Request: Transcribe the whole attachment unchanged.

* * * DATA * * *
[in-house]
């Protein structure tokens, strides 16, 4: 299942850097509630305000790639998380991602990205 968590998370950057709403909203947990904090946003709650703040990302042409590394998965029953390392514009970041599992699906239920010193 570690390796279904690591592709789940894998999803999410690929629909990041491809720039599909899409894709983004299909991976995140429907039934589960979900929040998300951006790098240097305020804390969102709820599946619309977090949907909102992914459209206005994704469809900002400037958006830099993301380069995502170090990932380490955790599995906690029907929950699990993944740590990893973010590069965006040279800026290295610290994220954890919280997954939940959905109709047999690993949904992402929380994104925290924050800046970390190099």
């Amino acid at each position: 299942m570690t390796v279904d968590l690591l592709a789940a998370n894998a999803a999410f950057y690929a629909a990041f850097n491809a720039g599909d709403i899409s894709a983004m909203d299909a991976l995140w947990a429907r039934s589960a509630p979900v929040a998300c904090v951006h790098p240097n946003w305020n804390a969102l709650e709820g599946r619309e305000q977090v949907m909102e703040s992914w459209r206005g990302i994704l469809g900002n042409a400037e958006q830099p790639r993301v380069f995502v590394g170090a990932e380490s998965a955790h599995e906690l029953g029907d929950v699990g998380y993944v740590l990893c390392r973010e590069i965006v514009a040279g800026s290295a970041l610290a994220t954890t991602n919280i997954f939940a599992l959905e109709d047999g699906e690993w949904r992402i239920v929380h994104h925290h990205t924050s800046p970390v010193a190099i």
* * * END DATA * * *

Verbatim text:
[in-house]
């Protein structure tokens, strides 16, 4: 299942850097509630305000790639998380991602990205 968590998370950057709403909203947990904090946003709650703040990302042409590394998965029953390392514009970041599992699906239920010193 570690390796279904690591592709789940894998999803999410690929629909990041491809720039599909899409894709983004299909991976995140429907039934589960979900929040998300951006790098240097305020804390969102709820599946619309977090949907909102992914459209206005994704469809900002400037958006830099993301380069995502170090990932380490955790599995906690029907929950699990993944740590990893973010590069965006040279800026290295610290994220954890919280997954939940959905109709047999690993949904992402929380994104925290924050800046970390190099």
């Amino acid at each position: 299942m570690t390796v279904d968590l690591l592709a789940a998370n894998a999803a999410f950057y690929a629909a990041f850097n491809a720039g599909d709403i899409s894709a983004m909203d299909a991976l995140w947990a429907r039934s589960a509630p979900v929040a998300c904090v951006h790098p240097n946003w305020n804390a969102l709650e709820g599946r619309e305000q977090v949907m909102e703040s992914w459209r206005g990302i994704l469809g900002n042409a400037e958006q830099p790639r993301v380069f995502v590394g170090a990932e380490s998965a955790h599995e906690l029953g029907d929950v699990g998380y993944v740590l990893c390392r973010e590069i965006v514009a040279g800026s290295a970041l610290a994220t954890t991602n919280i997954f939940a599992l959905e109709d047999g699906e690993w949904r992402i239920v929380h994104h925290h990205t924050s800046p970390v010193a190099i």